The Day(s) After:  A Bible Study for Asbury's Worship
(April 10 & 11)
by Rev. Lee Johnson

april 10, 2021


The Book of Acts, some believe, is a continuation of Luke’s Gospel providing the only biblical account of the days following Easter. For 40 days, says Acts 1.1-5, the Risen Christ presented himself alive to disciples and believers, offering proof of his resurrection. He instructed followers to remain in Jerusalem waiting on God’s promise, the Holy Spirit. On the 40th day following his resurrection, Acts records the ascension of Christ (Acts 1.6-11) into heaven. As the crowd gazed upward, just like Luke’s Easter Story, two men in dazzling white (Luke 24.5-7) appear, reminding the crowd to look elsewhere. The comparison of the angels in Luke’s Easter Story with the angels in Acts’ Ascension Story is remarkably similar. In both accounts, God sends two angels to remind those observing the events “to look elsewhere.” In other words, move on from the moment. Why did God send angels to tell observers to look elsewhere at an especially emotional time? Have your emotions ever kept you stuck in place for an extended period? Still, lest we forget, they are to remain in Jerusalem. How can you both look elsewhere and remain in place?


Following the Ascension, the disciples remain in Jerusalem but busy themselves selecting a replacement for Judas. Such is the work of staying put and moving on. On the 10th day following the Ascension, the promise arrives as the Holy Spirit descends (Acts 2.1-4). After some confusion, Peter explains (Acts 2.14-21) life is to go. Neither God nor Jesus have left the building, so to speak. Acts 2.37 captures the next phase of the journey: “What should we do now?”  Peter says three things, “repent, be baptized, and believe.” Then, let the Holy Spirit, the living presence of God and Jesus, inspire your ways. Acts 2.42 records how the Holy Spirit inspired the believers - “They devoted themselves to the apostles’ teaching and fellowship, to the breaking of bread and prayers.” In other words, they went on living. It seems the events of Easter are to inspire our lives and how it is we live them out. When faced with challenges in your life, how might the Easter event inspire you and the decisions you make?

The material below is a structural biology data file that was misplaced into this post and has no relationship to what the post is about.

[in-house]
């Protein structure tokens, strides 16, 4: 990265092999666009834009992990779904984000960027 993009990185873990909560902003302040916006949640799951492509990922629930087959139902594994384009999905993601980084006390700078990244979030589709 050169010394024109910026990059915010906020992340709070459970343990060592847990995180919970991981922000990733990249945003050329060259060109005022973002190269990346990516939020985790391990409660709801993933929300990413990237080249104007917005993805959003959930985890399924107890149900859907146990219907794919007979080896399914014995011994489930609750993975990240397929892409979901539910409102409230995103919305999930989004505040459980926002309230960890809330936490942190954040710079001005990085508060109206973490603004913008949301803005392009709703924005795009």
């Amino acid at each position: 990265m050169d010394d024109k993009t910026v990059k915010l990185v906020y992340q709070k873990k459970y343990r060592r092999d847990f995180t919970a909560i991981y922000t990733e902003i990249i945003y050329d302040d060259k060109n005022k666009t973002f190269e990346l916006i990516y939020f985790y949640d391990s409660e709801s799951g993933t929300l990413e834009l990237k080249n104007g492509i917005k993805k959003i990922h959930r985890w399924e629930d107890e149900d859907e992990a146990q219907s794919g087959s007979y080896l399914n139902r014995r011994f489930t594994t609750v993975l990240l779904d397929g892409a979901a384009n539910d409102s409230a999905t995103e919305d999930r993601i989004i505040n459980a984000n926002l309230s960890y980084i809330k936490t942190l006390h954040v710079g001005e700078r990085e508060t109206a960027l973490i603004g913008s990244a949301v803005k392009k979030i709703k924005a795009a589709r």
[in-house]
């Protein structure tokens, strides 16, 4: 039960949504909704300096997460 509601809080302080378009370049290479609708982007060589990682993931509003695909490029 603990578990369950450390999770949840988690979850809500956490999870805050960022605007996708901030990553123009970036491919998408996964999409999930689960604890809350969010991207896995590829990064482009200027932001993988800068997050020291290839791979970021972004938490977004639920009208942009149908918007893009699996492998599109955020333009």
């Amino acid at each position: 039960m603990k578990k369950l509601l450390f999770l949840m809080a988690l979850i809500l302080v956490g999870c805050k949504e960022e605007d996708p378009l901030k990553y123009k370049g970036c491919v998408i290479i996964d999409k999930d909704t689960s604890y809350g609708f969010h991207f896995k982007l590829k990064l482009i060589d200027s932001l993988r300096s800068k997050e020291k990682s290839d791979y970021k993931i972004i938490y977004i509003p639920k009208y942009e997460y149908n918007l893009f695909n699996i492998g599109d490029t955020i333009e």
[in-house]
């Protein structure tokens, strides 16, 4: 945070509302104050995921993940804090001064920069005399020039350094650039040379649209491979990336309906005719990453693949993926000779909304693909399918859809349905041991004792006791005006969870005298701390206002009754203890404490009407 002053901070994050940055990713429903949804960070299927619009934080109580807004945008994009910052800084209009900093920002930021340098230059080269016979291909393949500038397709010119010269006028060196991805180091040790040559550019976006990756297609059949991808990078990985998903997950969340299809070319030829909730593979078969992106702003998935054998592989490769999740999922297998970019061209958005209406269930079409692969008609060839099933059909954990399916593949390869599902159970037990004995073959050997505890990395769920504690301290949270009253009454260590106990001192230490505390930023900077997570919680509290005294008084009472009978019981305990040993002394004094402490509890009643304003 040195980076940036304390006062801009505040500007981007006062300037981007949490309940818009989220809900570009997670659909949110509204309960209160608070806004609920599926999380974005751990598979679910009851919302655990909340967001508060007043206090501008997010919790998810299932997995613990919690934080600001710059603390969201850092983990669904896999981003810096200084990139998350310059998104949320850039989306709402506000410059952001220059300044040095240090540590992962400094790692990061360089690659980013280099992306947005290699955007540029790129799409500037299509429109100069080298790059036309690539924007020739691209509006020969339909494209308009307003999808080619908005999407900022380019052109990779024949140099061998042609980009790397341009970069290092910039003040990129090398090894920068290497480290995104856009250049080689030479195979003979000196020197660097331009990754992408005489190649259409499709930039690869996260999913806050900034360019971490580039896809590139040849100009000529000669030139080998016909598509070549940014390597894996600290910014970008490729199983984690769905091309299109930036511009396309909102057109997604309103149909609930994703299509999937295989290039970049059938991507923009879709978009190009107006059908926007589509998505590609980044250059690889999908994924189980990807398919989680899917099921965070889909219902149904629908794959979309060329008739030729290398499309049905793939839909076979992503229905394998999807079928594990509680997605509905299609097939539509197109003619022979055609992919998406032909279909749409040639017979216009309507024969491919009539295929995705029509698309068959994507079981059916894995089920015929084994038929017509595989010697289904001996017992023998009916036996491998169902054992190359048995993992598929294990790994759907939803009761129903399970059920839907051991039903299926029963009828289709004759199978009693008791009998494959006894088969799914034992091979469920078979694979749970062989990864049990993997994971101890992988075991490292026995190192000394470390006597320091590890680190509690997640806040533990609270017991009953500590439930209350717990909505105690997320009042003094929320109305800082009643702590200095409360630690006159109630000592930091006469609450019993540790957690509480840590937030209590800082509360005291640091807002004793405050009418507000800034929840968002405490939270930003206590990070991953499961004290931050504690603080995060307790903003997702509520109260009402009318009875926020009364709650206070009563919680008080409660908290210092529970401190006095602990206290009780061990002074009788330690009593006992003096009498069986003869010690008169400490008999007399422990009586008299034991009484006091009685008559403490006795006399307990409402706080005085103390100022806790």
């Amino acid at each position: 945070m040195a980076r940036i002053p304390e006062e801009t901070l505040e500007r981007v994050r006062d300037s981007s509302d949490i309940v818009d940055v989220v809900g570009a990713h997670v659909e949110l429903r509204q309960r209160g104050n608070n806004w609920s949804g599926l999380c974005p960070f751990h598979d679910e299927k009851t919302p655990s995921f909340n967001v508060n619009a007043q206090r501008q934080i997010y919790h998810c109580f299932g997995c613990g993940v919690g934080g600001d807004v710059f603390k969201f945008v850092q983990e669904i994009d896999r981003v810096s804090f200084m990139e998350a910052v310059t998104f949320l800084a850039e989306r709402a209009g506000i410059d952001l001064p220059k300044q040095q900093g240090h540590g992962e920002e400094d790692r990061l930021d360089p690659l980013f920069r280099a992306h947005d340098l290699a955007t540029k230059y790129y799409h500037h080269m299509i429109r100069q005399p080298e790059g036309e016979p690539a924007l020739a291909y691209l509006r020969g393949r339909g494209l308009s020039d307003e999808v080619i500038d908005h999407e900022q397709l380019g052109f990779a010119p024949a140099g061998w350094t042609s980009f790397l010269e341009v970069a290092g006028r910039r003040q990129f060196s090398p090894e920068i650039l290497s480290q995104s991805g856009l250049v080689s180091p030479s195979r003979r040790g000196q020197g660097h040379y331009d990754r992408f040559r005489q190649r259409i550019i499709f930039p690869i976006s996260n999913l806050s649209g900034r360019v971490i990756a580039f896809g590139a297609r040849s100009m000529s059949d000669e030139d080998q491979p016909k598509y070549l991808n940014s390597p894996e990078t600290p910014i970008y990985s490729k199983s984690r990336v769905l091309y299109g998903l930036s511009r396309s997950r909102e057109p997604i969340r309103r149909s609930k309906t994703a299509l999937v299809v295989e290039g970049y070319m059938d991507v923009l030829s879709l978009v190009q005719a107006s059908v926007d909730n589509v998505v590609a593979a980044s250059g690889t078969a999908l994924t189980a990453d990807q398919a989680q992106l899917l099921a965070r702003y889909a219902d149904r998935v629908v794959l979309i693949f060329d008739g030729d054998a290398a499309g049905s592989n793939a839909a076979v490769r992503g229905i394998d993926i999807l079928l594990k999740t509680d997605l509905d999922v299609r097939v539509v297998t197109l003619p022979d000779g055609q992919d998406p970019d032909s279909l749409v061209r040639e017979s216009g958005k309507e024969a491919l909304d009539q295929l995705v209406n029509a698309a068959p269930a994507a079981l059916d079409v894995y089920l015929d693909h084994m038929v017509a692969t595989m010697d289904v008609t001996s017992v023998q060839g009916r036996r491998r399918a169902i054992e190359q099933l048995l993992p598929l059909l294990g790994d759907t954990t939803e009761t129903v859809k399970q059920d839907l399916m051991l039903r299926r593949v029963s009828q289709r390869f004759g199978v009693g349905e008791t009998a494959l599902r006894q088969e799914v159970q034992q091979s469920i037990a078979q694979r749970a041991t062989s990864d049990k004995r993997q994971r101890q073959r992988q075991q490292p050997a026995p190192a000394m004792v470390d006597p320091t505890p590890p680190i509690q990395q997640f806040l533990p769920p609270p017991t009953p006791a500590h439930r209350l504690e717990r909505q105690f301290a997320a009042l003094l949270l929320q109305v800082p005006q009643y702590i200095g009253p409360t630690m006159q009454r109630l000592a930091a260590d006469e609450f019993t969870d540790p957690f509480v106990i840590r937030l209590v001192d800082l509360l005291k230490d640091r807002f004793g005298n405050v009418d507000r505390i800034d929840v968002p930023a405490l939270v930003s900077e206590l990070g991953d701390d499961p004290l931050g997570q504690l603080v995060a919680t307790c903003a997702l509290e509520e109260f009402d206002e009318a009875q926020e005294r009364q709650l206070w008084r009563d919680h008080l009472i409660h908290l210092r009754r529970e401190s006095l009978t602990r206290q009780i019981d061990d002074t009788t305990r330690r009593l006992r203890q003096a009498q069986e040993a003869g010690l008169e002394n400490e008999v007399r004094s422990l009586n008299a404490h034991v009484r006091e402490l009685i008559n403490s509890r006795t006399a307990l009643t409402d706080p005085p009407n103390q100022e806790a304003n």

But wait, there’s more. The inspiration of Easter, and of the Holy Spirit, manifests itself in awe, or as the Acts story says in 2.43, “Awe came upon everyone.” Soon all were sharing with each other and giving to anyone in need. They worshiped together in the Temple and ate with each other in homes. And, they did all this with “glad and generous hearts,” less than 100 days after what appeared to be a tragic ending in death on a cross. Acts, then, invites us to ponder how it is we respond to Easter. What does Easter say to the sadness in your life over events that end in loss? How is it Easter results in an inspiration to give – gladly and generously? Does Easter leave you with a sense of awe?


Lord, the resurrection of Your Son has given us new life and renewed hope.
Help us to live as new people in pursuit of the will and way of Christ.
Grant us wisdom to know what we must do,
the will to want to do it, the courage to undertake it,
the perseverance to continue to do it, and the strength to complete it.
In Jesus' name, we pray.  Amen.


Acts 1 and 2


Asbury's Weekend Worship:
Beginning Saturday, April 10 at 5:00 pm


"May Easter make my heart glad and generous."

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